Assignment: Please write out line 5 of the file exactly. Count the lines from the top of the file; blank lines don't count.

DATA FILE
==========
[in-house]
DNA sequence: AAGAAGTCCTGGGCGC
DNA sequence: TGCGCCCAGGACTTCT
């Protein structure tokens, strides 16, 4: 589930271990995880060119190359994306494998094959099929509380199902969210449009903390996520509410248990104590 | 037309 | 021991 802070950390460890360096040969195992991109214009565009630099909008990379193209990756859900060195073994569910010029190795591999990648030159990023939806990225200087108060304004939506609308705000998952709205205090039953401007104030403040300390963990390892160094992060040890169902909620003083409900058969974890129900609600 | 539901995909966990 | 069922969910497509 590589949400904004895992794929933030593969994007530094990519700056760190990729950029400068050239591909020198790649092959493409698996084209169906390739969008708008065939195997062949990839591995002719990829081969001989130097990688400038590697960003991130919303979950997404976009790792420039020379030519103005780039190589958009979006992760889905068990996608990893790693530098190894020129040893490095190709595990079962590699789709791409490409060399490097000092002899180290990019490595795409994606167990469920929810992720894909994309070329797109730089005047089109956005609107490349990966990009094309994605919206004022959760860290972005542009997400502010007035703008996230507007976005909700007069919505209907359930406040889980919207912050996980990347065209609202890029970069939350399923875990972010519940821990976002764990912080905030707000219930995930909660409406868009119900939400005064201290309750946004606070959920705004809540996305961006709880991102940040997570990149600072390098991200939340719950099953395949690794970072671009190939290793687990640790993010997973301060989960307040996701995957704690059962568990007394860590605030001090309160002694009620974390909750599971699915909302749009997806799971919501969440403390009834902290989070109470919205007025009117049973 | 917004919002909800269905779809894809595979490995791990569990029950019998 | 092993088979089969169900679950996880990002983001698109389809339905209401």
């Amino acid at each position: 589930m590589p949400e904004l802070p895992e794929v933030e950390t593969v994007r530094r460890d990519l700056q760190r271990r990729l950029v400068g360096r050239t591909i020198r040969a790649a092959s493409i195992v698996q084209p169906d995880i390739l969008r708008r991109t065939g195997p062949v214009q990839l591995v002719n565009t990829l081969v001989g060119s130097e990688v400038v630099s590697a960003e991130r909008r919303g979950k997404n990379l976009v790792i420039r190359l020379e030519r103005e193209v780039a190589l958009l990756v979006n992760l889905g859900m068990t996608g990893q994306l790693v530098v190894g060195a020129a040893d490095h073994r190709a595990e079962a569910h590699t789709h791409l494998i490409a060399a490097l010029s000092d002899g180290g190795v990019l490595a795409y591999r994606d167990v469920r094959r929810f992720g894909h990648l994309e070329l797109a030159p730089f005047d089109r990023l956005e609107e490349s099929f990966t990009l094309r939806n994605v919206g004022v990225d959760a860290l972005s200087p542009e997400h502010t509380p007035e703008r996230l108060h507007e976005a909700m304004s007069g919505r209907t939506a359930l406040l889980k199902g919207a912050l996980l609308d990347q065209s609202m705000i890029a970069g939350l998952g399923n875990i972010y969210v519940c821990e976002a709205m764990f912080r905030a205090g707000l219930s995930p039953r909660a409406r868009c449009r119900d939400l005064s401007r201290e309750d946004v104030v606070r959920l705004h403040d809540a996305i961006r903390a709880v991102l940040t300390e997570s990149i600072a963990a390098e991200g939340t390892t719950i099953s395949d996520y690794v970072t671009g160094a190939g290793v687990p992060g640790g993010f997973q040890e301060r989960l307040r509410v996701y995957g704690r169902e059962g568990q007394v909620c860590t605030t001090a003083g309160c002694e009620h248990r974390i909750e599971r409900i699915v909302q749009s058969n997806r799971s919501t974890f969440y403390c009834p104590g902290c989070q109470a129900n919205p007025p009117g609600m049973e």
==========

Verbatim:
């Amino acid at each position: 589930m590589p949400e904004l802070p895992e794929v933030e950390t593969v994007r530094r460890d990519l700056q760190r271990r990729l950029v400068g360096r050239t591909i020198r040969a790649a092959s493409i195992v698996q084209p169906d995880i390739l969008r708008r991109t065939g195997p062949v214009q990839l591995v002719n565009t990829l081969v001989g060119s130097e990688v400038v630099s590697a960003e991130r909008r919303g979950k997404n990379l976009v790792i420039r190359l020379e030519r103005e193209v780039a190589l958009l990756v979006n992760l889905g859900m068990t996608g990893q994306l790693v530098v190894g060195a020129a040893d490095h073994r190709a595990e079962a569910h590699t789709h791409l494998i490409a060399a490097l010029s000092d002899g180290g190795v990019l490595a795409y591999r994606d167990v469920r094959r929810f992720g894909h990648l994309e070329l797109a030159p730089f005047d089109r990023l956005e609107e490349s099929f990966t990009l094309r939806n994605v919206g004022v990225d959760a860290l972005s200087p542009e997400h502010t509380p007035e703008r996230l108060h507007e976005a909700m304004s007069g919505r209907t939506a359930l406040l889980k199902g919207a912050l996980l609308d990347q065209s609202m705000i890029a970069g939350l998952g399923n875990i972010y969210v519940c821990e976002a709205m764990f912080r905030a205090g707000l219930s995930p039953r909660a409406r868009c449009r119900d939400l005064s401007r201290e309750d946004v104030v606070r959920l705004h403040d809540a996305i961006r903390a709880v991102l940040t300390e997570s990149i600072a963990a390098e991200g939340t390892t719950i099953s395949d996520y690794v970072t671009g160094a190939g290793v687990p992060g640790g993010f997973q040890e301060r989960l307040r509410v996701y995957g704690r169902e059962g568990q007394v909620c860590t605030t001090a003083g309160c002694e009620h248990r974390i909750e599971r409900i699915v909302q749009s058969n997806r799971s919501t974890f969440y403390c009834p104590g902290c989070q109470a129900n919205p007025p009117g609600m049973e």